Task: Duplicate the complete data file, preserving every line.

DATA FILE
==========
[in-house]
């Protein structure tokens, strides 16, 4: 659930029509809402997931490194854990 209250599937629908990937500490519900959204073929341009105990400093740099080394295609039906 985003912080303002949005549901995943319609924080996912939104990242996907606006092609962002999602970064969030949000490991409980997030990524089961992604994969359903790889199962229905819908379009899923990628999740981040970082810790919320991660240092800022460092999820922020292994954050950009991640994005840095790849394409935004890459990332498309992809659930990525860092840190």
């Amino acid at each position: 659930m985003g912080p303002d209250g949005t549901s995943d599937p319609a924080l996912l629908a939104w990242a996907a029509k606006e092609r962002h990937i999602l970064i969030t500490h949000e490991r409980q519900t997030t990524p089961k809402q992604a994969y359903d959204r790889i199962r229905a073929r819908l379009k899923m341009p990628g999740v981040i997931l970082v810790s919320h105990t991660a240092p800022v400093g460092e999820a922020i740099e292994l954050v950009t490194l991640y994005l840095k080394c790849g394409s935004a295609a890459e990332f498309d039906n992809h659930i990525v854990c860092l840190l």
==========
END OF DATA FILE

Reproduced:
[in-house]
């Protein structure tokens, strides 16, 4: 659930029509809402997931490194854990 209250599937629908990937500490519900959204073929341009105990400093740099080394295609039906 985003912080303002949005549901995943319609924080996912939104990242996907606006092609962002999602970064969030949000490991409980997030990524089961992604994969359903790889199962229905819908379009899923990628999740981040970082810790919320991660240092800022460092999820922020292994954050950009991640994005840095790849394409935004890459990332498309992809659930990525860092840190």
């Amino acid at each position: 659930m985003g912080p303002d209250g949005t549901s995943d599937p319609a924080l996912l629908a939104w990242a996907a029509k606006e092609r962002h990937i999602l970064i969030t500490h949000e490991r409980q519900t997030t990524p089961k809402q992604a994969y359903d959204r790889i199962r229905a073929r819908l379009k899923m341009p990628g999740v981040i997931l970082v810790s919320h105990t991660a240092p800022v400093g460092e999820a922020i740099e292994l954050v950009t490194l991640y994005l840095k080394c790849g394409s935004a295609a890459e990332f498309d039906n992809h659930i990525v854990c860092l840190l």